A sprawling anthology of 18 animated shorts with run-time at an average of just 12 minutes, lashed together by a prominent David Fincher producing credit, this pic’n’mix show is short, satisfyingly wicked and self-consciously NSFW.. !!
The binge-worthy title features 18 shorts, each with their own signature animation, storytelling style, and varying levels of maturity. And when I say “maturity”, sometimes that means “thoughtful and complex messages delivered by computer-generated characters cleverly wrapped up in a sci-fi landscape”, and sometimes that means, tits, ass, blood, violence, and gratuitous sex.
Love, Death & Robots throws a lot at its audience and this leads to it being a show that has very high highs and very low lows.Stories aren’t afraid to touch on issues like societal and class strife via science fiction and one of the hand-drawn segments is all about opulence and excess and feels like it could exist in an immersive fantasy universe. There are some incredible depictions of warfare and carnage through several installments, even if they fall a little flat.
This generous variation in content doesn’t necessarily lead to the strongest overall series, but it does make for a fascinating collection that’s worth checking out…
All of the segments in Love, Death & Robots are based on short stories, but “Good Hunting” has the most impressive literary pedigree, being adapted from the story of the same name by three-time Hugo Award–winning author Ken Liu. Eschewing the futuristic, Euro-centric mold of many of the series’ segments, “Good Hunting”is set in China in the early 1900s, relying on aspects of both traditional folklore and the steampunk genre to unfold the tale of a young inventor’s lifelong friendship with a fox spirit, and the alliance that makes them both into forces whose oppressors should fear them. Be sure to read Ken Liu‘s source material here.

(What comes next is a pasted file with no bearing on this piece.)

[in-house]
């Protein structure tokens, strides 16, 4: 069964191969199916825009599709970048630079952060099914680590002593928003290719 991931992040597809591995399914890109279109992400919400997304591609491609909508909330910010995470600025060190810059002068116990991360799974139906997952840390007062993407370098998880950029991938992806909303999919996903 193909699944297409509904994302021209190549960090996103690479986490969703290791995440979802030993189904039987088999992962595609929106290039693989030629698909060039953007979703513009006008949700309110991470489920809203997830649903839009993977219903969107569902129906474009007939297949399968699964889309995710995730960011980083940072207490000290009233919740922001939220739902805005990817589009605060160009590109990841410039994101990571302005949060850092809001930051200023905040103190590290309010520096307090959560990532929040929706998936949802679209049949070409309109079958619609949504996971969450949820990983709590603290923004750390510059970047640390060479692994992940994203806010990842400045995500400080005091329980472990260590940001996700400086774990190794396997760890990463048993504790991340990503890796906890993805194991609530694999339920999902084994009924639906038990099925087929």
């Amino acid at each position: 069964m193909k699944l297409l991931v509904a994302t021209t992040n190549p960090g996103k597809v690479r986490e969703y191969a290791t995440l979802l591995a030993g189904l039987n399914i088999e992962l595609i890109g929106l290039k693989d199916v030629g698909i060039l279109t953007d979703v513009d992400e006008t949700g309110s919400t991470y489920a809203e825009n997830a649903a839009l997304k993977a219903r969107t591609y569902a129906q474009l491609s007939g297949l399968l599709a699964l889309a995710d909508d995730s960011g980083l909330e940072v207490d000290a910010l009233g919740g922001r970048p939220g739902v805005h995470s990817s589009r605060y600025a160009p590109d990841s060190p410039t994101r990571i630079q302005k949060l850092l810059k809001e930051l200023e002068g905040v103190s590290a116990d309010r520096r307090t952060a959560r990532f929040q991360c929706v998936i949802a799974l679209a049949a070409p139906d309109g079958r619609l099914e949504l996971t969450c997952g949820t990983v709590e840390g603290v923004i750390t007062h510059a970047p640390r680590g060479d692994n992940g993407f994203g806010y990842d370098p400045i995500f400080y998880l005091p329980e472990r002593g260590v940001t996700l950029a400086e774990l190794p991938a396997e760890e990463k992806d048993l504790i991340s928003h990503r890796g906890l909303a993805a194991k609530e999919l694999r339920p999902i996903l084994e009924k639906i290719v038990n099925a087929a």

It opens with a gorgeous CG dive into a city’s underworld, shadowy, slick with grime, marked with UV paint. We soon meet some stylish cyberpunks who are met by a pair of gilded, glamorous types dressed for a party. The punks deliver a creature for an underground fighting event, a creature that one of said cyberpunks will pilot through a neural link. How badass is that.. ?
But the real badassery of the short, which features a gnarly creature pit-fight and even gnarlier action outside of it, centers on Sonnie, a woman with a dark and mysterious past. The layers of that past are peeled back as the story goes on, full of twists and turns; some you may see coming, others you won’t, but in the end it’s a worthwhile ride to take. Be sure to read Peter F. Hamilton‘s source story here.
To say too much about this short is to give away what makes it great, so you should seek this one out before reading any further. That being said, Zima Blue best captures what it’s like to read a really compelling, well-told, and thoughtful sci-fi story for the first time. It somehow manages to capture what it’s like for an artist to seek (and find) truth and fulfillment while also telling a fully fleshed-out sci-fi story at the same time.
A woman working to repair a shuttle gets knocked into outer space, and is forced to rely on her cunning and inner strength to save her own skin. Yes, it sounds a lot like Gravity — but “Helping Hand” distinguishes itself with a teeth-gritting, stomach-churning solution to the problem. The story resolves itself a little too neatly, and the final line of dialogue is a groaner, but “Helping Hand” is still an ideal sci-fi short: quick, punchy, and memorable.
More punny than funny, this is another short that features photo-realistic backgrounds with puppet-like avatars for humans. If you can get on board with the idea that a genetically engineered Lactobacillus culture solved fusion and is able to talk through gas bubbles it generates, you’ll enjoy this short. And if you always wanted yogurt to take over Ohio, all the better.